The matters are further complicated because we’re fighting an uneven battle: it’s simply not in search engines’ best interest to give us a full and detailed picture of how ranking works, lest we abuse it.

This is why it’s crucial to keep our hand on the pulse of optimization news and changes occurring every single day. With constant efforts from our SEO community to work out the best way to top rankings, it’s possible for us to close that gap and know for sure which trends are paramount, and which we can allow ourselves to overlook.

Aleh Barysevich is Founder and CMO at SEO PowerSuite and Awario.





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30-second summary:

  • Partial match domains refer to when your domain name has partially included the main keyword that you are trying to rank for.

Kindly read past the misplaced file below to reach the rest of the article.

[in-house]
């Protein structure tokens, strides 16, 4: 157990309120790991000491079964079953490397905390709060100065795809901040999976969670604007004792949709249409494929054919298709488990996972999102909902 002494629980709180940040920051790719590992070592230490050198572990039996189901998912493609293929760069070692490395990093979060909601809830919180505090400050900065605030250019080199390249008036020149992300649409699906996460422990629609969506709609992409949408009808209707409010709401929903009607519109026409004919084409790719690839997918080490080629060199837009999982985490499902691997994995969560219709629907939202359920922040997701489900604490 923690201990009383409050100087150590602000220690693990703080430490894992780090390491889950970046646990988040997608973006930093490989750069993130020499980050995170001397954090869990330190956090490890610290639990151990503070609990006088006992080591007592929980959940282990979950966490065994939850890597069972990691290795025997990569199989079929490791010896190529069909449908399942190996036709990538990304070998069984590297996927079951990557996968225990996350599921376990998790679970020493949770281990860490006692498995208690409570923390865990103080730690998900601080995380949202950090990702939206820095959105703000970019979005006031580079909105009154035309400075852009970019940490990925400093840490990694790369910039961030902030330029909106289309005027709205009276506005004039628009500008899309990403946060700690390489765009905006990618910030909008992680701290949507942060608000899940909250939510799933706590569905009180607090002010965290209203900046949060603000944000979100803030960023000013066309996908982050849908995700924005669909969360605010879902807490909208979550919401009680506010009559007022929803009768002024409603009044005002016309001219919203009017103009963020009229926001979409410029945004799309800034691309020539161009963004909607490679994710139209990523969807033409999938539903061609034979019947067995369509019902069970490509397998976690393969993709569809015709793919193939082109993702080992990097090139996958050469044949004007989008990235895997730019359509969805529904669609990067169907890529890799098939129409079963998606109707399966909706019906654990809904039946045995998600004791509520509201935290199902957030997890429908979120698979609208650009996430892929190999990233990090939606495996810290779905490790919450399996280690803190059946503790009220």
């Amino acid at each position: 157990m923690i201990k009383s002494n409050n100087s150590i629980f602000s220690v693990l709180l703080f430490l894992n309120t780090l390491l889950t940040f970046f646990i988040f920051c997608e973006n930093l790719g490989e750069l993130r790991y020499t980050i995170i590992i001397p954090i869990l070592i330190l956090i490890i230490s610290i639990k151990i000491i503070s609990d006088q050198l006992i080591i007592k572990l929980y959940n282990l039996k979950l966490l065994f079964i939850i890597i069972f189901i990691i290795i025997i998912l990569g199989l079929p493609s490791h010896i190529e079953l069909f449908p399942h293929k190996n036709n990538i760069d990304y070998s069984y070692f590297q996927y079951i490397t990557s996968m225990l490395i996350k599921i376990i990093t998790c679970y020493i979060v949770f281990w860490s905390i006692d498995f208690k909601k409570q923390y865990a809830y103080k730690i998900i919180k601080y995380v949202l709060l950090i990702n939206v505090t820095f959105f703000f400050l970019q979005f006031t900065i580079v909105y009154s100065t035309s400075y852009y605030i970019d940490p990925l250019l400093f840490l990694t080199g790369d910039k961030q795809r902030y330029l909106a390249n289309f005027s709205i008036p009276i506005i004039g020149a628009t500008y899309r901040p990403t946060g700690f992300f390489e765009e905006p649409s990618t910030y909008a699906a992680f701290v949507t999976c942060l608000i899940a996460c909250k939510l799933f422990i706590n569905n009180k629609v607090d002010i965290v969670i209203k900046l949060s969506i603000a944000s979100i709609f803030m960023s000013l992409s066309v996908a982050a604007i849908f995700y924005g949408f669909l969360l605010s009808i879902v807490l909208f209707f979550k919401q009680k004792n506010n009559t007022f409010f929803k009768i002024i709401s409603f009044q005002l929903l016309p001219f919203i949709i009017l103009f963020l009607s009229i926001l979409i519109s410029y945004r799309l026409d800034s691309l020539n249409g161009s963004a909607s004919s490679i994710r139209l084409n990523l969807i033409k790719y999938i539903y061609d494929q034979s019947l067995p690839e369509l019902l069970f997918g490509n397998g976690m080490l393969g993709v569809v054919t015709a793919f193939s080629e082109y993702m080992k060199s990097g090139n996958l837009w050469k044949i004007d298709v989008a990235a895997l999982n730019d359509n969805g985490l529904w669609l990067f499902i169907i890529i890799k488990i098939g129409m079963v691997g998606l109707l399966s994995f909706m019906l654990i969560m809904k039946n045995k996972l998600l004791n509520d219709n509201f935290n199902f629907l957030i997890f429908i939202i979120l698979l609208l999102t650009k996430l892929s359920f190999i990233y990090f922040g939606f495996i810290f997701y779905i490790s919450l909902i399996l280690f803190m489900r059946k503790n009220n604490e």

• There are many aspects that make it different from how the exact match domain works.
  • Tudor Lodge Consultants share a quick guide to help you succeed at partial match domains, understand the caveats, and optimize effectively.

Partial match domains refer to when your domain name has partially included the main keyword that you are trying to rank for.

Commonly used by SEO professionals to gain an advantage when it comes to ranking in the search engines or from business owners who have a company name that is closely linked to the services they offer or area they work in.

Examples of partial matches include having vital keywords like “insurance”, “loans”, or “casino” in the domain name or adding words like “hub”, “network”, or “quick” to the beginning or end of the domain, such as casinohub.com, everydayinsurance.com or quickmoney.com

This is different from an exact match domain (EMD) which stipulates the exact keywords you are trying to rank for in your domain name e.g carinsurance.com, plumbing.com, bestcasinos.com